King Edward's few allies deserted him; the Despensers were killed, and Edward himself was captured and abdicated in favour of his eldest son, Edward III of England. Since the young king was only fourteen when he was crowned on January 25, 1327, Isabella and Mortimer ruled as regents in his place.
Isabella and Mortimer famously plotted to murder the deposed king in such a way as not to draw blame on themselves, sending the famous order "Edwardum occidere nolite timere bonum est" which depending on where the comma was inserted could mean either "Do not be afraid to kill Edward; it is good" or "Do not kill Edward; it is good to fear".
When Edward III attained his majority, he remembered their disloyalty, and had both Isabella and Mortimer taken prisoner, despite Isabella's cries of "Fair son, have pity on gentle Mortimer". Mortimer was executed for treason, but Isabella's life was spared and she was allowed to retire to Castle Rising Castle in Norfolk. She did not, as legend would have it, go insane; she enjoyed a comfortable retirement and made many visits to her son's court, doting on her grandchildren. Isabella took the habit of the Poor Clares before she died on August 22, 1358, and her body was returned to London for burial at the Franciscan church at Newgate. She was buried in her wedding dress, with Edward's heart interred with her.
Isabella in Fiction
Queen Isabella appears as a major character in Christopher Marlowe's play Edward II, and in Derek Jarman's 1991 film based on the play and bearing the same name. She is played by actress Tilda Swinton in this version.
In the historically-based but fictional film Braveheart, directed by and starring Mel Gibson, Queen Isabella was a major character, played by the French actress Sophie Marceau. In the film, Isabella is depicted as having a romantic affair with the Scottish hero William Wallace. This is entirely fictional, as there is no evidence whatsoever that the two people ever met one another. Wallace was executed in 1305, a date when Isabella was not yet married and therefore had practically nothing to do with Northern Britain (not speaking of the fact she was not anywhere close to Scotland at that time). When Wallace died, Isabella was, if we use the later dates of birth (1293-1296), about 10 years old. It is unlikely she was involved in any romantic or sexual relationships at that age. If we use the earlier dates of birth (1288-1291) she may have been. All of Isabella's children were born several years after Wallace's death, thus any fictional implications that Wallace was the father of Edward III are entirely false.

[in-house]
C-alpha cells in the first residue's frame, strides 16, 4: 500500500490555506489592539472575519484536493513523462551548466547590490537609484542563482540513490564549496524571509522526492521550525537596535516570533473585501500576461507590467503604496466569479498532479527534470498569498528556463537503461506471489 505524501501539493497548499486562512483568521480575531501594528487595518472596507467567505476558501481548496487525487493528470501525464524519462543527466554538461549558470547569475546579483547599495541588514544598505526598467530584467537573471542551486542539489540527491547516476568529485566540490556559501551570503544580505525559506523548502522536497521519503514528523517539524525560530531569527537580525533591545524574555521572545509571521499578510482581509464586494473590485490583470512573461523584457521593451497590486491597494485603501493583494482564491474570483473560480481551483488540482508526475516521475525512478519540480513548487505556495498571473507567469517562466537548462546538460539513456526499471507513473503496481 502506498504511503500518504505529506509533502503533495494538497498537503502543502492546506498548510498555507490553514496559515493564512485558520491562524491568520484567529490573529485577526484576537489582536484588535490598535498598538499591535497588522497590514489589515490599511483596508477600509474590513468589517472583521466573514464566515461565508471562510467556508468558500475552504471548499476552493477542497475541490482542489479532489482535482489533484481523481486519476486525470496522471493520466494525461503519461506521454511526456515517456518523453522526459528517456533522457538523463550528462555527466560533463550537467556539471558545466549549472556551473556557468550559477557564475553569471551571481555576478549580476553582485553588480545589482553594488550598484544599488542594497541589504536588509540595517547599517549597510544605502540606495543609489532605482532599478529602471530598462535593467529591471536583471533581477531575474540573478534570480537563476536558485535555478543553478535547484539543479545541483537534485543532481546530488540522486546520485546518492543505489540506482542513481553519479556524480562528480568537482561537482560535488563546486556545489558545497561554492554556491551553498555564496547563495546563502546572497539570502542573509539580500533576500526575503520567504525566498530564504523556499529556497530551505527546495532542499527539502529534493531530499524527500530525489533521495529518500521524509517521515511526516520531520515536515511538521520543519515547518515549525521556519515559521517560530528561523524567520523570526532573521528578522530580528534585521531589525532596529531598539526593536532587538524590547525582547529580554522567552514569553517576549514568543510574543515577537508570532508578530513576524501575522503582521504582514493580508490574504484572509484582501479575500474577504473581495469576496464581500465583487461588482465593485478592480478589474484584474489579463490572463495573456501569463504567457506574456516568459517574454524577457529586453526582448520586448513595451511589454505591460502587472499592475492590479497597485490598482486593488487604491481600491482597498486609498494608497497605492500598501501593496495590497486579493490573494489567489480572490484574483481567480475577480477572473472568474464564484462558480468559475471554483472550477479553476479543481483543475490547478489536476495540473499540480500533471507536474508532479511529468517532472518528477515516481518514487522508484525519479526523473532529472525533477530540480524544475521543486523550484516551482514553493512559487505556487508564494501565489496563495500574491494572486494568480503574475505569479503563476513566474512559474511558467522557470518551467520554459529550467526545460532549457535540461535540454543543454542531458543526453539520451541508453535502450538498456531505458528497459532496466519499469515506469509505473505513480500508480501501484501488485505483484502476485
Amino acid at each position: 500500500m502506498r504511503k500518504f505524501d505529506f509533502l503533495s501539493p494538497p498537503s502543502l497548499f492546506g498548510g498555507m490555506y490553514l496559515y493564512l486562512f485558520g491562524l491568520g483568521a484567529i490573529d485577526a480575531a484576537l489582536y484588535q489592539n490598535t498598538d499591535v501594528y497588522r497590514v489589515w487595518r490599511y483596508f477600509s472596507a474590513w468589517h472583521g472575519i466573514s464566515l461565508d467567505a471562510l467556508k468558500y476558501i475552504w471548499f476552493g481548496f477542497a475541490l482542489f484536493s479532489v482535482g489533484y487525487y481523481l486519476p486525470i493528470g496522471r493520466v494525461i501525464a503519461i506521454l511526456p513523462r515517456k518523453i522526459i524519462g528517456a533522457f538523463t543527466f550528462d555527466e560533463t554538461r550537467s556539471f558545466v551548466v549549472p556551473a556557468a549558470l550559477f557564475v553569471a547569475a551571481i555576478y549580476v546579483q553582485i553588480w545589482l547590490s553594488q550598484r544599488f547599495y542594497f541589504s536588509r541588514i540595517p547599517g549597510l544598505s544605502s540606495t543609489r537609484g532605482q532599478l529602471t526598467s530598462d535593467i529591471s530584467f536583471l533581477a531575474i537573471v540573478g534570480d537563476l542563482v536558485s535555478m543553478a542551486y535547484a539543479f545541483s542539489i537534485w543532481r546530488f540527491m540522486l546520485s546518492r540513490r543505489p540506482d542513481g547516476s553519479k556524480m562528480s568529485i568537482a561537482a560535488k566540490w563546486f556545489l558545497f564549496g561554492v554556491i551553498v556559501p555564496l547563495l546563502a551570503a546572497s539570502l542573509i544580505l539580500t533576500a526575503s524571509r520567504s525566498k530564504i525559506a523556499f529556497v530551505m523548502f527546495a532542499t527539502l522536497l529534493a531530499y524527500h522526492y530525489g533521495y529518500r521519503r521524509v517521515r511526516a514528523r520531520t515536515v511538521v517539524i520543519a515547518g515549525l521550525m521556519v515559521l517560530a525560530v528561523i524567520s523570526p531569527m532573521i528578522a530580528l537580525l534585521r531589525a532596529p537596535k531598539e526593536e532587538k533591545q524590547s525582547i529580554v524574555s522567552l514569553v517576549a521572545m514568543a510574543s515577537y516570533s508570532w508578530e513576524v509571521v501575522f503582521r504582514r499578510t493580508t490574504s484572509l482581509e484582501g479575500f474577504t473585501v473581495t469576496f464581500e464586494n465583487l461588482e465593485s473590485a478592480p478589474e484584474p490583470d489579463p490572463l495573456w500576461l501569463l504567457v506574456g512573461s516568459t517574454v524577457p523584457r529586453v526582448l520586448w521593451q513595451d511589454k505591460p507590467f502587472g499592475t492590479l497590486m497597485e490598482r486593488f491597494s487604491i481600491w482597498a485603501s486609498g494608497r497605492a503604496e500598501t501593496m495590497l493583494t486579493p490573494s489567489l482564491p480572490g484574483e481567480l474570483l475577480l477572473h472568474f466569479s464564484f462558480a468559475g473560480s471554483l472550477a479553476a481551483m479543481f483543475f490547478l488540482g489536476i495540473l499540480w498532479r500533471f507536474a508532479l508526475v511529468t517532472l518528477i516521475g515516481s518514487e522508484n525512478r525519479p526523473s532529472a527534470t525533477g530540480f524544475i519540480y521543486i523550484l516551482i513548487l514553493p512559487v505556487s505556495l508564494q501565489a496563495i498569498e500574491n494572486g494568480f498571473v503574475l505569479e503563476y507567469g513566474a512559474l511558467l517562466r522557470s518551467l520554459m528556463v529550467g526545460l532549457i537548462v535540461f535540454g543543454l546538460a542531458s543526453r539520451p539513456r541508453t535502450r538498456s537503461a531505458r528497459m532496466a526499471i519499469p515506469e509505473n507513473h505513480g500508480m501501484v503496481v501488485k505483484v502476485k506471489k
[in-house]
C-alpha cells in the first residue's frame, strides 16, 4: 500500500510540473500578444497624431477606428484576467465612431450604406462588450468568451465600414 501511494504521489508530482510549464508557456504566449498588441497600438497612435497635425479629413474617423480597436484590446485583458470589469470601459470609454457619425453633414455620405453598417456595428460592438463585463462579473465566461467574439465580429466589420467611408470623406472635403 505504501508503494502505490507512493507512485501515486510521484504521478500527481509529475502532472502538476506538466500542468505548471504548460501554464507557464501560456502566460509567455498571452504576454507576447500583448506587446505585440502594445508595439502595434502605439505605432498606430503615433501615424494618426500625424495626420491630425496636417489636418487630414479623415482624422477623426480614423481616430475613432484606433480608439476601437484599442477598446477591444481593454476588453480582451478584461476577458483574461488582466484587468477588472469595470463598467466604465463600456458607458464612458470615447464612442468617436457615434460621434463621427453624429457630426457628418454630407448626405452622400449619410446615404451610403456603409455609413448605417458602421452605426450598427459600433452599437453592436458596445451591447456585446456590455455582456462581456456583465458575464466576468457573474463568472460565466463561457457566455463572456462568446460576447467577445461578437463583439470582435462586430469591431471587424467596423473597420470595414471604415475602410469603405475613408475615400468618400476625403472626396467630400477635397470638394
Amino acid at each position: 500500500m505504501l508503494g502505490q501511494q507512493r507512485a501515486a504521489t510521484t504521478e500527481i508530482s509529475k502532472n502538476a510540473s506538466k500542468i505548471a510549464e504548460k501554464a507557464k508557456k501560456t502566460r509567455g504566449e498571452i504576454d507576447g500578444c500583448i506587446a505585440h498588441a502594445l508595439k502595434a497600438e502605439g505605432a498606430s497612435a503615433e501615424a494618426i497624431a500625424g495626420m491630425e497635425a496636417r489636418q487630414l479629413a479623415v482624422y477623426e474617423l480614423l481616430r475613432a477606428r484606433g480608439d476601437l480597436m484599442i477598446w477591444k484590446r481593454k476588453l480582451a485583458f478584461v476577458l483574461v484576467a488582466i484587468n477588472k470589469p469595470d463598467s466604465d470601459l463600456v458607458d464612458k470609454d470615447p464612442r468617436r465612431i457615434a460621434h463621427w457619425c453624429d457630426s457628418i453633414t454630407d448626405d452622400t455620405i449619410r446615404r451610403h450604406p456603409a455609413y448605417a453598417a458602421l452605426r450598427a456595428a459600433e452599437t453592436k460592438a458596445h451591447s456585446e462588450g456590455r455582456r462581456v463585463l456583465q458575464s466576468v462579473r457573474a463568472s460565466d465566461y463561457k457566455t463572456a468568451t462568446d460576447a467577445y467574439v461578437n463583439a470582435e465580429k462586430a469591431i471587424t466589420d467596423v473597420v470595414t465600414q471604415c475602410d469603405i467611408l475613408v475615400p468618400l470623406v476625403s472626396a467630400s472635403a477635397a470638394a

Isabella has also been the subject of a number of historical novels, including Margaret Campbell Barnes' Isabel the Fair, Hilda Lewis' Harlot Queen, Maureen Peters' Isabella, the She-Wolf, Brenda Honeyman's The Queen and Mortimer, and Jean Plaidy's The Follies of the King. She is the title character of The She-Wolf of France by the well-known French novelist Maurice Druon. The series of which the book was part, The Accursed Kings, has been adapted for French television in 1972 and 2005. Most recently, Isabella figures prominently in The Traitor's Wife: A Novel of the Reign of Edward II by Susan Higginbotham.
- Blackley, F.D. Isabella of France, Queen of England 1308-1358, and the Late Medieval Cult of the Dead. (Canadian Journal of History)
- Doherty, P.C. Isabella and the Strange Death of Edward II, 2003
- McKisack, May. The Fourteenth Century 1307-1399, 1959.
- Woods, Charles T. Queens, Queans and Kingship, appears in Joan of Arc and Richard III: Sex, Saints and Government in the Middle Ages, 1988.
- Geoffrey le Baker
- Vita Edward Secundi
Marguerite of France
|Queen Consort of England
25 January 1308 - 20 January 1327
Philippa of Hainault